Recommended Reading: Psychological Safety
Remote work has completely altered team dynamics and how we interact, putting psychological safety into sharper focus in organisations. To dive deeper on the subject, the team from the IMI Knowledge Centre have curated a selection of great pieces to provide insights on why it is important and how to create it.
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IMI Leaders’ Toolkit
How to Create Psychological Safety
The desire to feel safe is a basic psychological need – in fact, you’ll find it right bang in the middle of Maslow’s Hierarchy of Needs model. While workplaces go to great lengths to ensure employees’ physical safety, can the same be said for our psychological safety? This article takes a look at what the term means, and how to foster it in your team.
The Fearless Organization
Expert Interview with Amy Edmondson, author of ‘The Fearless Organization: Creating Psychological Safety in the Workplace for Learning, Innovation and Growth’
Amy Edmondson, Novartis Professor of Leadership and Management at Harvard Business School, who has studied psychological safety for decades, sits down with Rachel Salaman. In this audio interview, Amy chats about where the term psychological safety came from, how its definition has evolved over time and why the group leader is critical to embedding it.
Articles and research papers
Putting Technology in its Place: Design Thinking’s Social Technology at Work
by J. Liedtka, California Management Review, Volume 62, Issue 2, 02/2020
In this paper, the author focuses on design thinking and how it can be a critical facilitator of new technologies while being a technology in its own right. Liedtka argues that it is a social technology that encourages more productive innovation conversations that are strategically valuable for dynamic capability building. By overcoming social and psychological barriers, particularly psychological safety, her work investigates how design thinking can accelerate progress on critical imperatives. allowing innovators at all levels to sense new opportunities; seize them by overcoming cognitive biases and aligning stakeholders; and transform and reconfigure resources.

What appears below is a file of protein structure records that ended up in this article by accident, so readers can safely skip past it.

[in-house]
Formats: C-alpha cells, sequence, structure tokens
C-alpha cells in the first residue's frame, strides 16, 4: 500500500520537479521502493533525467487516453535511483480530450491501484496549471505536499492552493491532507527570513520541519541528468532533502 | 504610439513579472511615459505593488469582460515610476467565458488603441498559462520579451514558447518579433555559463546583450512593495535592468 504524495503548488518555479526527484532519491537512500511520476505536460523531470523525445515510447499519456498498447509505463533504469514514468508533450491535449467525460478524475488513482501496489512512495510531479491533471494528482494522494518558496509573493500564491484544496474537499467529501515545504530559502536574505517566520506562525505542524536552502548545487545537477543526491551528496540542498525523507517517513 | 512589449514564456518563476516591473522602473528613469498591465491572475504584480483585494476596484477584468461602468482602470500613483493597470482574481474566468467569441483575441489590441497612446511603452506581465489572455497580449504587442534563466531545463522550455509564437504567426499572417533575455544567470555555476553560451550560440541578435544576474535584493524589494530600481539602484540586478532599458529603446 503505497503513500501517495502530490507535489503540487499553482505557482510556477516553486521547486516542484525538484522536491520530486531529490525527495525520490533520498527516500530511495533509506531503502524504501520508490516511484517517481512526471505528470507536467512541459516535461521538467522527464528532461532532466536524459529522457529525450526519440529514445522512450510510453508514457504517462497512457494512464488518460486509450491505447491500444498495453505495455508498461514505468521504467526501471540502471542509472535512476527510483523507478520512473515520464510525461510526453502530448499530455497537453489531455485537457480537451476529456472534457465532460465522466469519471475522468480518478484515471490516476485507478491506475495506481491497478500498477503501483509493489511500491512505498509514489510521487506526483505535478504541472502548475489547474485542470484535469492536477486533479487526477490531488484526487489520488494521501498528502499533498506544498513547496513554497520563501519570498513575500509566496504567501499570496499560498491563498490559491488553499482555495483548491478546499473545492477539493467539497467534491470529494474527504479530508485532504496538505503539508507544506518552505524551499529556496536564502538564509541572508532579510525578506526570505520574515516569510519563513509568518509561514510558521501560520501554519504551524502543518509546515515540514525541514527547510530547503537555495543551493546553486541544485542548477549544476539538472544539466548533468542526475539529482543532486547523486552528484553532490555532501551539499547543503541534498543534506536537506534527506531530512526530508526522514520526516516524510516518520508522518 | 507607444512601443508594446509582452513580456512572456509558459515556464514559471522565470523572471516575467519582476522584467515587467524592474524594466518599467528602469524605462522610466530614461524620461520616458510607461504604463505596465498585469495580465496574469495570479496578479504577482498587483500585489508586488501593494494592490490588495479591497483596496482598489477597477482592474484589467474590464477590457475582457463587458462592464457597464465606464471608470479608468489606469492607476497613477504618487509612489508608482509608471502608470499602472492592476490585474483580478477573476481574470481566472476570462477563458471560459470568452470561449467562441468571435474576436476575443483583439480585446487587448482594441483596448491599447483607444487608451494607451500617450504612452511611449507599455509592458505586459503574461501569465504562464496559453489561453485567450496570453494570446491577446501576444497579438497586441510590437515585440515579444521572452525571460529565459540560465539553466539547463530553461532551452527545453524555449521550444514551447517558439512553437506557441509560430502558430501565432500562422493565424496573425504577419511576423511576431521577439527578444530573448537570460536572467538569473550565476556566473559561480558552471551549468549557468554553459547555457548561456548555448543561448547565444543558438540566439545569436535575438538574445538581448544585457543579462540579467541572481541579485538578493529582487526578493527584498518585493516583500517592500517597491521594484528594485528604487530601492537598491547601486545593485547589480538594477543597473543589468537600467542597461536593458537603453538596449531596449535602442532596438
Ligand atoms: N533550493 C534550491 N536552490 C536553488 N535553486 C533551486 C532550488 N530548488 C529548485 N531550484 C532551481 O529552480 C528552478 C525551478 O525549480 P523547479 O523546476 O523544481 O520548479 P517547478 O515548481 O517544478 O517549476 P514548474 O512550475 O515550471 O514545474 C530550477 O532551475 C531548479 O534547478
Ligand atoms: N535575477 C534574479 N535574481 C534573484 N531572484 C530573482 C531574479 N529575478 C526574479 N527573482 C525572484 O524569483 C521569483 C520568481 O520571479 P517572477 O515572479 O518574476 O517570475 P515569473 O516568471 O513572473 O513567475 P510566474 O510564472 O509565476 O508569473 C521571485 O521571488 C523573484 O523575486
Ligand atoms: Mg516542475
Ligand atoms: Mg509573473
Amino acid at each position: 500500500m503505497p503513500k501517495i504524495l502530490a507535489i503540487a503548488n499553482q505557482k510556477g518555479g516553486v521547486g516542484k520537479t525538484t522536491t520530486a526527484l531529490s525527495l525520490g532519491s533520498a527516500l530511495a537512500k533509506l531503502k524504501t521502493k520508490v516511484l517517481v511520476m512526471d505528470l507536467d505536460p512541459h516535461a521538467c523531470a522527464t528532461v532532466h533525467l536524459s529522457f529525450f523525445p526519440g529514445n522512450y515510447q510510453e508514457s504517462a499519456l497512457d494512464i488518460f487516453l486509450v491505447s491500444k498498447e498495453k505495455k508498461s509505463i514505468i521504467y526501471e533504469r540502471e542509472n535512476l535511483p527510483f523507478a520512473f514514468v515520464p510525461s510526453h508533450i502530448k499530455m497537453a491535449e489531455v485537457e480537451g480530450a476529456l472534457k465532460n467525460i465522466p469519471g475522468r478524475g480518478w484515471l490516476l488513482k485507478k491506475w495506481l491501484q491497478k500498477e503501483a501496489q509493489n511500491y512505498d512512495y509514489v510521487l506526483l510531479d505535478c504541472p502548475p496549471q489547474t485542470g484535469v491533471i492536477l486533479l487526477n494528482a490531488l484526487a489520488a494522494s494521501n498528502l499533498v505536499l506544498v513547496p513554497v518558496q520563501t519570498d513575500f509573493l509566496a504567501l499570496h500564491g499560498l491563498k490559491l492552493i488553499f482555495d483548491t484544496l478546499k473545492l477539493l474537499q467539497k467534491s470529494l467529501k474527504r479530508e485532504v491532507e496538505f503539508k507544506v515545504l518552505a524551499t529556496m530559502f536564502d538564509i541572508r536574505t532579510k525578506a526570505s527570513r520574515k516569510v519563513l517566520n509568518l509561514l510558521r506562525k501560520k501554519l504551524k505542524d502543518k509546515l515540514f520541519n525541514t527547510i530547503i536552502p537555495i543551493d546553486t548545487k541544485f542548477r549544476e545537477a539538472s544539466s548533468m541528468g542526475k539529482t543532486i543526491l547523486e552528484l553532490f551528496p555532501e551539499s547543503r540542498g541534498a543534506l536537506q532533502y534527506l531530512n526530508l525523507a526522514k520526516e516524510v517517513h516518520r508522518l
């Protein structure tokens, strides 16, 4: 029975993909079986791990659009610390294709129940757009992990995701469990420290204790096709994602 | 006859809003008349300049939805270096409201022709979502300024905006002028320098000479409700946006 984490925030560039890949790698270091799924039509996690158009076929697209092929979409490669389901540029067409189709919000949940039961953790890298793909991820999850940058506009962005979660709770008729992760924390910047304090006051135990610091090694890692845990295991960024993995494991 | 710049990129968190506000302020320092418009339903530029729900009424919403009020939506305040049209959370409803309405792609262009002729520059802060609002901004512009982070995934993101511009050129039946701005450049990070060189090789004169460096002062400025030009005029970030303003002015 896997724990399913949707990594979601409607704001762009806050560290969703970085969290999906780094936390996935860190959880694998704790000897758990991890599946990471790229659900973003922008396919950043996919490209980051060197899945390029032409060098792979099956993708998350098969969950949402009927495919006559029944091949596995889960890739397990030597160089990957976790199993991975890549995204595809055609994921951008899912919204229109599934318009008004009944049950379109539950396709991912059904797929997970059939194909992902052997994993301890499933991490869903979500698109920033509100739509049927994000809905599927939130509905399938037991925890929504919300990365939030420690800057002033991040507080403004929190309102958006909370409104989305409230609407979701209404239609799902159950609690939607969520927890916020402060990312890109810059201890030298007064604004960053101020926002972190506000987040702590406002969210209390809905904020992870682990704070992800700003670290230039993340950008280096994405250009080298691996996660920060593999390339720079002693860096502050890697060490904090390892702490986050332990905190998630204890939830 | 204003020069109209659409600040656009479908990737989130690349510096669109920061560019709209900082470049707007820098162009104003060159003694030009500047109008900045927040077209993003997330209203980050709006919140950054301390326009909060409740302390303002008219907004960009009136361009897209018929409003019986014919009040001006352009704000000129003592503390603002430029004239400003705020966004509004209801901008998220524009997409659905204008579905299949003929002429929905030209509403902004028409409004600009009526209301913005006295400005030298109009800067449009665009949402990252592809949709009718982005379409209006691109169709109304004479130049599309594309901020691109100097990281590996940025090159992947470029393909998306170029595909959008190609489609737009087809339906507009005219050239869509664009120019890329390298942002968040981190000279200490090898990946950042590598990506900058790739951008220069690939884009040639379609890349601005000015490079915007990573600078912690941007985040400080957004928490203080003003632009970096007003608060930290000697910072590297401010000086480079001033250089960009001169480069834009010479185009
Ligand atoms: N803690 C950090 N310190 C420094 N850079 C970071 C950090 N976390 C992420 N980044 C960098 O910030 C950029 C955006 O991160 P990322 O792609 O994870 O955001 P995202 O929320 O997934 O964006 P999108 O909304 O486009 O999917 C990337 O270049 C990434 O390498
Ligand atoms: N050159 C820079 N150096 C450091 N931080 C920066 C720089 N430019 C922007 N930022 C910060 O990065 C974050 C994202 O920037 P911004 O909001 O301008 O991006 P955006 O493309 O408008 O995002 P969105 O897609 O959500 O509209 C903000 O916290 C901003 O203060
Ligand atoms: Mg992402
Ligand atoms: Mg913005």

Linking Leader Inclusiveness to Work Unit Performance: The Importance of Psychological Safety and Learning From Failures
by R. Hirak et al, The Leadership Quarterly, Volume 23, Issue 1, 02/2012
In this paper, the authors focus on how a leader’s behaviour influences learning processes. By conducting an analysis of data collected at a large hospital, they find that leader inclusiveness is positively associated with members’ perceptions of psychological safety, and that this relationship is stronger for members in low-performing units. They also uncover how a psychologically safe climate appears to facilitate learning from failures and how that has a positive effect on downstream work.
Supervisor-subordinate proactive personality congruence and psychological safety: A signaling theory approach to employee voice behavior
by M. Xu et al, The Leadership Quarterly, Volume 30, Issue 4, 08/2019
This study explores the joint effects of supervisor and subordinate proactive personality on subordinate voice behavior through subordinate perceived psychological safety. The authors highlight that organisations should focus more on creating conditions, perhaps through supervisor-focused changes, that engender psychological safety as opposed to focusing attention exclusively on proactive traits exhibited by employees.
High-Performing Teams Need Psychological Safety. Here’s How to Create it
by L. Delizonna, Harvard Business Review, 08/2017
Using Google as an example, the author Laura Delizonna shares some insights on how to increase psychological safety in your teams, including speaking to them human to human, replacing blame with curiosity and consciously measuring psychological safety.